What isn’t sold to The Real Flower Company is made up into bunches in the packing shed and taken to London farmers’ markets, including Queen’s Park, my local market on Sunday mornings. As well as bunches of roses, incredible value at £10 a bunch, there are pot-grown rose bushes (£15 each) and bunches of garden flowers and herbs for £7, or two for £10. The smell is so intense and evocative that customers often well up, says Rosebie, as they are reminded of a grandmother who loved scented roses.
In addition to the more formal courses run by The Real Flower Company, Rosebie draws on her enthusiasm and knowledge to offer practical sessions on her farm on topics such as how to get the best out of your roses.
The Real Flower Company: www.realflowers.co.uk – contact Rosebie Morton at email@example.com
Contact Sarah at firstname.lastname@example.org
This is the season for autumn shows and open days – these are two of the best
Come into the garden
Fruit Open Days in the Victorian walled garden that is home to Pennard Plants, my favourite nursery for heritage seeds, unusual fruit and vegetable plants and beautifully trained fruit trees, will be held on 12 and 13 October from 10.30am to 3pm each day.
There will be fruit tastings, demonstrations of pruning techniques and instruction on how to train fruit trees and, of course, trees, seeds, autumn onion sets and lots more to buy.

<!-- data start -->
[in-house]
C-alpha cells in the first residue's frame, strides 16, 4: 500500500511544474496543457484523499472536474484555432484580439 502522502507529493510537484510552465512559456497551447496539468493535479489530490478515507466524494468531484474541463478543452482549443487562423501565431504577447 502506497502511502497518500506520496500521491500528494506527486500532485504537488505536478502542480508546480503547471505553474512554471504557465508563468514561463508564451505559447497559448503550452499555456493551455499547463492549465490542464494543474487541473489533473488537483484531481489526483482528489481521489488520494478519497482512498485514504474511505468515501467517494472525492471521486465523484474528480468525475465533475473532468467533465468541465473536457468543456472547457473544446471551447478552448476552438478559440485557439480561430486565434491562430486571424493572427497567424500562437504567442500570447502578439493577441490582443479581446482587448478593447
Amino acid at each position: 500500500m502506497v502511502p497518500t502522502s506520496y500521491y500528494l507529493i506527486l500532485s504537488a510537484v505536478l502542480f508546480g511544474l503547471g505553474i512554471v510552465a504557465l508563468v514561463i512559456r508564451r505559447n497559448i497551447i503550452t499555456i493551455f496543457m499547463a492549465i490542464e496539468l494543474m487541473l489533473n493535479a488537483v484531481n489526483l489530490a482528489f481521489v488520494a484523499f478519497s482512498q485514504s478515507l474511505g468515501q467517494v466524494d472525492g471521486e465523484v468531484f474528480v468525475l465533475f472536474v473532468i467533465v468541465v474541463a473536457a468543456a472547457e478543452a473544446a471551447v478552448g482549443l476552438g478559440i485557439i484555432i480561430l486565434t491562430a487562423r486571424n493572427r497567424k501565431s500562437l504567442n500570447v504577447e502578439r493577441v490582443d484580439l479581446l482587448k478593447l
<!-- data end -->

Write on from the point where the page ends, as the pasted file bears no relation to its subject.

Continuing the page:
Owners Chris Smith and Mike Milligan will be on hand to give advice; they also promise tea and cake. Pennard Plants, The Walled Gardens, East Pennard, Somerset BA4 6TP. Further details from www.pennardplants.com
The Taste Of Autumn Festival will be held at RHS Garden Wisley from 17 to 21 October from 9am to 6pm each day. The programme includes apple tasting, talks and book signings, growyour- own advice, cookery demonstrations and 40 food stalls.
RHS members, free admission; adults, £10.50; children 5-16, £4.50: www.rhs.org.uk
Helianthus ‘Lemon Queen’ is a 6ft perennial sunflower that was looking gorgeous at Loseley Hall when I visited last week. Tall, elegant and upright, with pale yellow daisy-like flowers, it provides height in the border and is a long-lasting cut flower. Plant in well-drained soil in full sun. £5.99: www.rhsplants.co.uk
Plant of the week
Daily tip from the lady archive
"BE careful with your mouth make-up. By careless work you may obliterate well-cut lines, and you will always achieve a badly groomed look if your lipstick is smudged and badly applied."The Lady, Make-Up for Mouths, 8th January, 1942
PRIVATE HOUSE in Andover/Winchester area requires personable, experienced, professional cook with own transport (live-out). Must be calm, adaptable, energetic, happy to use seasonal produce from garden and able to provide healthy, imaginative dishes. In addition to producing meals for owners, required to provide lunch for estate staff during week. Usual hours 0800-1600, Monday-Friday, but flexibility required for w/e and evening work. Salary negotiable. Contact: Apply Box 15495Apply now
Q: The Queen has received a £5m boost in the funds she receives from the taxpayer to carry out her official duties. Do you approve?